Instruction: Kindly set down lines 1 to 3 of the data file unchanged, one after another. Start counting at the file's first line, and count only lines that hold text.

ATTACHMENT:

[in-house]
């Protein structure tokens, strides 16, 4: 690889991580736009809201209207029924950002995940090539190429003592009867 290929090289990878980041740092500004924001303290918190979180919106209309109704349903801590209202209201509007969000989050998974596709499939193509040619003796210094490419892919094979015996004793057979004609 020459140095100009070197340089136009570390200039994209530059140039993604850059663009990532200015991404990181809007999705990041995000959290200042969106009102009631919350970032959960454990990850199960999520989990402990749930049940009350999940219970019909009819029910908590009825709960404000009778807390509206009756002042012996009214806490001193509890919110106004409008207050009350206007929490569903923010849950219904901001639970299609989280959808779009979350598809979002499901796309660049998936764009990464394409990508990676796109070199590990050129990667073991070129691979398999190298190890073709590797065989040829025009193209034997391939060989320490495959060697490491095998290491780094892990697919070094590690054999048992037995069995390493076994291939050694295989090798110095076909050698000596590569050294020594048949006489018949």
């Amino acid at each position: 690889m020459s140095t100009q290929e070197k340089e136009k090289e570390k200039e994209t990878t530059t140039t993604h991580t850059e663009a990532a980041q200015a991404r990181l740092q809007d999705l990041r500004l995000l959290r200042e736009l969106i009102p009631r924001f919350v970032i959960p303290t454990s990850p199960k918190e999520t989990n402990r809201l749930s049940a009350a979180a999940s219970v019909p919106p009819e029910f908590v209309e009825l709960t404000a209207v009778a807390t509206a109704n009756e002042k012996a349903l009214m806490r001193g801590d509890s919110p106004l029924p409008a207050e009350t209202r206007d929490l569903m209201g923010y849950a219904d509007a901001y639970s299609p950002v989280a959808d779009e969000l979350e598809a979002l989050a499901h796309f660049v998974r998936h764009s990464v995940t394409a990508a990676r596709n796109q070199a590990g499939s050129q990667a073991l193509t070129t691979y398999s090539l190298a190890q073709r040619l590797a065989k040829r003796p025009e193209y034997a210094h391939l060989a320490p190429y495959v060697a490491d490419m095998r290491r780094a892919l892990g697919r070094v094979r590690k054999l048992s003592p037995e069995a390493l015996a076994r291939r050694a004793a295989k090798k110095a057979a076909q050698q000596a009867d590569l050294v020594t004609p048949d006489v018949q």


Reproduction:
[in-house]
């Protein structure tokens, strides 16, 4: 690889991580736009809201209207029924950002995940090539190429003592009867 290929090289990878980041740092500004924001303290918190979180919106209309109704349903801590209202209201509007969000989050998974596709499939193509040619003796210094490419892919094979015996004793057979004609 020459140095100009070197340089136009570390200039994209530059140039993604850059663009990532200015991404990181809007999705990041995000959290200042969106009102009631919350970032959960454990990850199960999520989990402990749930049940009350999940219970019909009819029910908590009825709960404000009778807390509206009756002042012996009214806490001193509890919110106004409008207050009350206007929490569903923010849950219904901001639970299609989280959808779009979350598809979002499901796309660049998936764009990464394409990508990676796109070199590990050129990667073991070129691979398999190298190890073709590797065989040829025009193209034997391939060989320490495959060697490491095998290491780094892990697919070094590690054999048992037995069995390493076994291939050694295989090798110095076909050698000596590569050294020594048949006489018949």
């Amino acid at each position: 690889m020459s140095t100009q290929e070197k340089e136009k090289e570390k200039e994209t990878t530059t140039t993604h991580t850059e663009a990532a980041q200015a991404r990181l740092q809007d999705l990041r500004l995000l959290r200042e736009l969106i009102p009631r924001f919350v970032i959960p303290t454990s990850p199960k918190e999520t989990n402990r809201l749930s049940a009350a979180a999940s219970v019909p919106p009819e029910f908590v209309e009825l709960t404000a209207v009778a807390t509206a109704n009756e002042k012996a349903l009214m806490r001193g801590d509890s919110p106004l029924p409008a207050e009350t209202r206007d929490l569903m209201g923010y849950a219904d509007a901001y639970s299609p950002v989280a959808d779009e969000l979350e598809a979002l989050a499901h796309f660049v998974r998936h764009s990464v995940t394409a990508a990676r596709n796109q070199a590990g499939s050129q990667a073991l193509t070129t691979y398999s090539l190298a190890q073709r040619l590797a065989k040829r003796p025009e193209y034997a210094h391939l060989a320490p190429y495959v060697a490491d490419m095998r290491r780094a892919l892990g697919r070094v094979r590690k054999l048992s003592p037995e069995a390493l015996a076994r291939r050694a004793a295989k090798k110095a057979a076909q050698q000596a009867d590569l050294v020594t004609p048949d006489v018949q």